Allison Jayne
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Allison Jayne

Sherman Oaks, California, United States | SELF

Sherman Oaks, California, United States | SELF
Band Pop Alternative


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There are as many mashups and covers in the PopWrap jukebox as there are little yellow guys in “Despicable Me,” and each one is just as adorable. Today marks the day that we start our official infatuation with the music video cover-ups, and they have the potential to be just as brilliant.

Music video cover-up ,,, what the jazzle-stick are you talking about Ryan!? Well hold your figurative horses (read: unicorns) and let me explain.

Music video cover-ups are quite simple. They start with a familiar song, then they are broken down into beats and tracks, layered with additional vocals, mashed up with a new chorus and laid down on video for your eyes/ears/pants to feast on. The reason for our new infatuation with funk lies solely on the well-moisturized shoulders of a pint sized freaktastic rappstress who once went by Fan_3 (later by Fanius III) but now just goes by plain ‘ol Allison Jayne.

Last week she announced her summer cover series on YouTube by plopping up her version of Semi Precious Weapons' self-titled track and last night she loaded up her rendition of Vampire Weekend’s “Giving Up The Gun.”

The video is below, and it makes me super smiley time every time the play buttons gets tickled. So do it ... tickle it ... and then jam your face off. - NY Post

You can’t miss Fannius — she’s the fuzzy-haired presence dispensing hugs outside the Viper Room on a cold Tuesday night in lime-green Adidas high-tops, red-framed glasses, wallet chain and black-leather jacket. The buckle on the rainbow belt around her blue jeans is taped together, rainbow-colored bracelets adorn her wrists, and a red-plaid scarf is wrapped around her neck. On this night, the rapper/singer, who turned 21 last month, is supposed to perform a half-dozen songs at the Sunset Strip club, but the show is running late and Fannius — Fan to her friends — feels bad that her entourage is out here in the chilly air. If they are impatient, though, they don’t show it.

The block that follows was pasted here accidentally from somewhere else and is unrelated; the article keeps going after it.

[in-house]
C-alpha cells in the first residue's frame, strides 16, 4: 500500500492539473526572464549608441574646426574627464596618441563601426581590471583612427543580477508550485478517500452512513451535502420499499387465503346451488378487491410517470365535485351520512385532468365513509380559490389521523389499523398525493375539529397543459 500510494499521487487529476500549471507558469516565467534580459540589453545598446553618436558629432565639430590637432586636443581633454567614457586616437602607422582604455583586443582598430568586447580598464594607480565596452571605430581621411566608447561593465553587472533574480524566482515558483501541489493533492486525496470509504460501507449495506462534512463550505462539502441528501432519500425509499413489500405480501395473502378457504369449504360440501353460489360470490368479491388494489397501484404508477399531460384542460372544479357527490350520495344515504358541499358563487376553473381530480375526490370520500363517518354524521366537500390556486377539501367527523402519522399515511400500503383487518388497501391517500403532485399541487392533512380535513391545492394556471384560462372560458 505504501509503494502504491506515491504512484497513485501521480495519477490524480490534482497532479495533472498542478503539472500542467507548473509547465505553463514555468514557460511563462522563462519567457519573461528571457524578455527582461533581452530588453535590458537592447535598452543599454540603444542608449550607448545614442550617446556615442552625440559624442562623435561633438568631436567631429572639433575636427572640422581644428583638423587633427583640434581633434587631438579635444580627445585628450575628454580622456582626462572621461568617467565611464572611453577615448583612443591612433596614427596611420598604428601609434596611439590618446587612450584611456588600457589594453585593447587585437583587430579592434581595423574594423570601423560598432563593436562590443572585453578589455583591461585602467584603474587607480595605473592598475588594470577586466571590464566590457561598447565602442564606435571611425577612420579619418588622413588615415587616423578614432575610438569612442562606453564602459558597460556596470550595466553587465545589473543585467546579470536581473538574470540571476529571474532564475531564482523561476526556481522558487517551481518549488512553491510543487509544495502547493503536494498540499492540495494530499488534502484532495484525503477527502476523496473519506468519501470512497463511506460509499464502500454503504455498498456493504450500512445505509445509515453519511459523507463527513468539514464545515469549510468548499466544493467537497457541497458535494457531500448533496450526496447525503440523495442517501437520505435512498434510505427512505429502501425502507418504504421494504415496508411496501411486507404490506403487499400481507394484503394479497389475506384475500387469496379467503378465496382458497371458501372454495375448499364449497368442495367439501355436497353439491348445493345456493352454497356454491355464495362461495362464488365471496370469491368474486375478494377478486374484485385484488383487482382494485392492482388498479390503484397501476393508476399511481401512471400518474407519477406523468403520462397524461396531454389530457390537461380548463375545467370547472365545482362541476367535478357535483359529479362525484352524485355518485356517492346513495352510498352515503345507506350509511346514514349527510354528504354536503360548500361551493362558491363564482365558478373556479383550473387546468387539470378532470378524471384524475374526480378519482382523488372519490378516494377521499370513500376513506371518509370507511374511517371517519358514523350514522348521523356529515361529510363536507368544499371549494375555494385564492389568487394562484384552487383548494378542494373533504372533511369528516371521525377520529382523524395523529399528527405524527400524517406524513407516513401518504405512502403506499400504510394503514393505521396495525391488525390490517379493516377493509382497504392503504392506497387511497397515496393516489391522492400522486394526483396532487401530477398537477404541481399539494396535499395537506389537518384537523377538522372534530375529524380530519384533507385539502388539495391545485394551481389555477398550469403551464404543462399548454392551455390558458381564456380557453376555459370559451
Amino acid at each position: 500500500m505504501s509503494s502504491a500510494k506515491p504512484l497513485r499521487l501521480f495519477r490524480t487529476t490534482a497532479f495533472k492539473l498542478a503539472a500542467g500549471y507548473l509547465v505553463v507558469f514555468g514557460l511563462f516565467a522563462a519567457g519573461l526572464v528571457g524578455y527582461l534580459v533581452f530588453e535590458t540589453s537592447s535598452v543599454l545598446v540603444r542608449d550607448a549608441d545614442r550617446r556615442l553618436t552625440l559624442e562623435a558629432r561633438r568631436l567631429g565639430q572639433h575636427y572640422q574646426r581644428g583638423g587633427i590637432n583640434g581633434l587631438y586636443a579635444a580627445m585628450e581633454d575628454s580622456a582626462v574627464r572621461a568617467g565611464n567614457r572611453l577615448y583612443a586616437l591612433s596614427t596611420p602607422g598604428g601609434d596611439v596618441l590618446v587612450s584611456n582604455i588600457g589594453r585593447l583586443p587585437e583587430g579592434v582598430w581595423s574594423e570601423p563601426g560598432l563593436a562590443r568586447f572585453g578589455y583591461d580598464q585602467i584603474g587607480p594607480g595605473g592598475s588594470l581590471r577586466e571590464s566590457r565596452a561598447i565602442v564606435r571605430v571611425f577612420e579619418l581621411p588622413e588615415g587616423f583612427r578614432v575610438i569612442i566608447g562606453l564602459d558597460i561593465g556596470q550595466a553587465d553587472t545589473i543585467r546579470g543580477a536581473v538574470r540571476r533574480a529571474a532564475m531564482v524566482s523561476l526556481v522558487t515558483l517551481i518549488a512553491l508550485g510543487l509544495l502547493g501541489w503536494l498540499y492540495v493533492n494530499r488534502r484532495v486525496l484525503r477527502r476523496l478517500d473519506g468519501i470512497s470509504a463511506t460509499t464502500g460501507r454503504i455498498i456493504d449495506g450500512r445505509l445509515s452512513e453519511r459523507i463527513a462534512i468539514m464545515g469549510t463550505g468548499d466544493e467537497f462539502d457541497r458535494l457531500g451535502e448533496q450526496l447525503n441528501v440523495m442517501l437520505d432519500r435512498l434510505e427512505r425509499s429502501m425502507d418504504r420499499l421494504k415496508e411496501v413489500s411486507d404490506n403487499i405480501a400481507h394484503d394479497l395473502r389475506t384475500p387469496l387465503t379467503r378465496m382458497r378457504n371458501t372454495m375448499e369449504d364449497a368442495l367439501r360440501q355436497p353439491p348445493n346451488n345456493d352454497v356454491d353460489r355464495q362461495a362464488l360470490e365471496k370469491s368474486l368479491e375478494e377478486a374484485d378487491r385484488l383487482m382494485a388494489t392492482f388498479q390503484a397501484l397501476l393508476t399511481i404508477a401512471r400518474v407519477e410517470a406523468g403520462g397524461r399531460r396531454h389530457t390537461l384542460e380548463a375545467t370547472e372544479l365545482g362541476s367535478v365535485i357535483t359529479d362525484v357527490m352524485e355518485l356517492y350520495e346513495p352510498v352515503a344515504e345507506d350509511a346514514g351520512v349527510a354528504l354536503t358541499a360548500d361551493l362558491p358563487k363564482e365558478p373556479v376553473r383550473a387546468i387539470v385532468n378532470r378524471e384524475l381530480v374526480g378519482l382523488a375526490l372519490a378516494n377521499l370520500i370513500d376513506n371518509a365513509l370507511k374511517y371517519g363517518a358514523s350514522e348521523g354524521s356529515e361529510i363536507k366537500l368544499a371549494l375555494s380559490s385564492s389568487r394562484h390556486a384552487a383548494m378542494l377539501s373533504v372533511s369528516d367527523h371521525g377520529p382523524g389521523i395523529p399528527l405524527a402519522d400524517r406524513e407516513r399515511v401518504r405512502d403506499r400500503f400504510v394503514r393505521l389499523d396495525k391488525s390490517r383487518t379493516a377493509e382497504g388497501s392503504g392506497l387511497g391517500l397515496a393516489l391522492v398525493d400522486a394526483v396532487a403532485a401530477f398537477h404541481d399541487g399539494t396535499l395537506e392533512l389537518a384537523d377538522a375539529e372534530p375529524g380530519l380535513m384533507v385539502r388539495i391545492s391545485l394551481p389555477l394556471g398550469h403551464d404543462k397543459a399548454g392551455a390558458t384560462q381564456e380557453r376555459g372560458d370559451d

“Rock it, girl!” shouts a young woman who walks up to Fan with a big smile. Fan, whose full rapper moniker is Fannius III, smiles back and takes a drag from her Camel Light.

“It started as Fan 3,” says the native Angeleno, who now lives in West Hollywood. “I got the opportunity to be on the first Lizzie McGuire soundtrack when I was 14, and they asked me what I wanted to be billed as. So I said Fan 3 because I was a huge TLC fan. Then someone started calling me Fannius, and I liked that, so I stayed with it.”

Fannius has “FAN 3” tattooed on four fingers on her left hand (much to her mother’s dismay) and naturally owns an anti-authority streak that was enhanced by her dealings with the entertainment industry, which tried to stage her look.

“If it was up to me,” Fan says, “I’d be wearing sweat pants and slippers. But Jack, my keyboard player, said my ‘plain’ was showing and that I needed to dress up for the show.”

By Fan’s senior year at Calabasas High School, she was signed by Geffen Records, finished her schooling with a private tutor, and went on the road for Disney’s “Jingle Jam” tour. Disney and Geffen Records saw her as a rapping Hilary Duff, but Fan wasn’t entirely happy with her role as a clean-cut Top 40 rap star.

“It was so much not my thing,” Fan says. “I was always very arty and I had tattoos and piercings and they told me I had to clean myself up.”

In what may have been a blessing in disguise, a mother of one of the teenage members of the “Jingle Jam” tour saw Fan smoking pot one night. She reported the incident to Disney honchos, who severed all ties with Fan once the tour was over. Without the Disney image, Geffen Records decided to drop her too.

“Geffen didn’t really know what to do with me,” Fan says. “Most major labels don’t know what to do with talent.”